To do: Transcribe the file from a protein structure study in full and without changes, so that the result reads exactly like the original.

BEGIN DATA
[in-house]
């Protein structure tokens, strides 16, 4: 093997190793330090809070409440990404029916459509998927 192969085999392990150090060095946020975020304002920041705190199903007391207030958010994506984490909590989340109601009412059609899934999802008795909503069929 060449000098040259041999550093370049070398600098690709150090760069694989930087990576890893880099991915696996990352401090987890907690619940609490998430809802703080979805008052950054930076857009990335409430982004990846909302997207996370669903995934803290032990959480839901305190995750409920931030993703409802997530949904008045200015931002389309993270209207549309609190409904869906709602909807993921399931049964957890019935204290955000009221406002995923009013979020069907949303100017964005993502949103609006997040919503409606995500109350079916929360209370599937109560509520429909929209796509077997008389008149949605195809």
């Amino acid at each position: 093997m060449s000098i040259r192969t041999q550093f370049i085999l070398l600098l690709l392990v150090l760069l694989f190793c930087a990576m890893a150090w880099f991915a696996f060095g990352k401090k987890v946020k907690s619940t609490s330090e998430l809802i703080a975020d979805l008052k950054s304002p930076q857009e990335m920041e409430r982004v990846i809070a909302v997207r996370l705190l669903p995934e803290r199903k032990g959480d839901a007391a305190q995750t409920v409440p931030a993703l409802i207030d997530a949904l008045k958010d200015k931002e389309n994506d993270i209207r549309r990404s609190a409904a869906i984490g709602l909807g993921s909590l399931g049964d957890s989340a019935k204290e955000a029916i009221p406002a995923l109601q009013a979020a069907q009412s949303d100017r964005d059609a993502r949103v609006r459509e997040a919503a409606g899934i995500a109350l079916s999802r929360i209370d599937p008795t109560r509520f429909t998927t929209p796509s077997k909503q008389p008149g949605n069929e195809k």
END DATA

[in-house]
């Protein structure tokens, strides 16, 4: 093997190793330090809070409440990404029916459509998927 192969085999392990150090060095946020975020304002920041705190199903007391207030958010994506984490909590989340109601009412059609899934999802008795909503069929 060449000098040259041999550093370049070398600098690709150090760069694989930087990576890893880099991915696996990352401090987890907690619940609490998430809802703080979805008052950054930076857009990335409430982004990846909302997207996370669903995934803290032990959480839901305190995750409920931030993703409802997530949904008045200015931002389309993270209207549309609190409904869906709602909807993921399931049964957890019935204290955000009221406002995923009013979020069907949303100017964005993502949103609006997040919503409606995500109350079916929360209370599937109560509520429909929209796509077997008389008149949605195809």
């Amino acid at each position: 093997m060449s000098i040259r192969t041999q550093f370049i085999l070398l600098l690709l392990v150090l760069l694989f190793c930087a990576m890893a150090w880099f991915a696996f060095g990352k401090k987890v946020k907690s619940t609490s330090e998430l809802i703080a975020d979805l008052k950054s304002p930076q857009e990335m920041e409430r982004v990846i809070a909302v997207r996370l705190l669903p995934e803290r199903k032990g959480d839901a007391a305190q995750t409920v409440p931030a993703l409802i207030d997530a949904l008045k958010d200015k931002e389309n994506d993270i209207r549309r990404s609190a409904a869906i984490g709602l909807g993921s909590l399931g049964d957890s989340a019935k204290e955000a029916i009221p406002a995923l109601q009013a979020a069907q009412s949303d100017r964005d059609a993502r949103v609006r459509e997040a919503a409606g899934i995500a109350l079916s999802r929360i209370d599937p008795t109560r509520f429909t998927t929209p796509s077997k909503q008389p008149g949605n069929e195809k």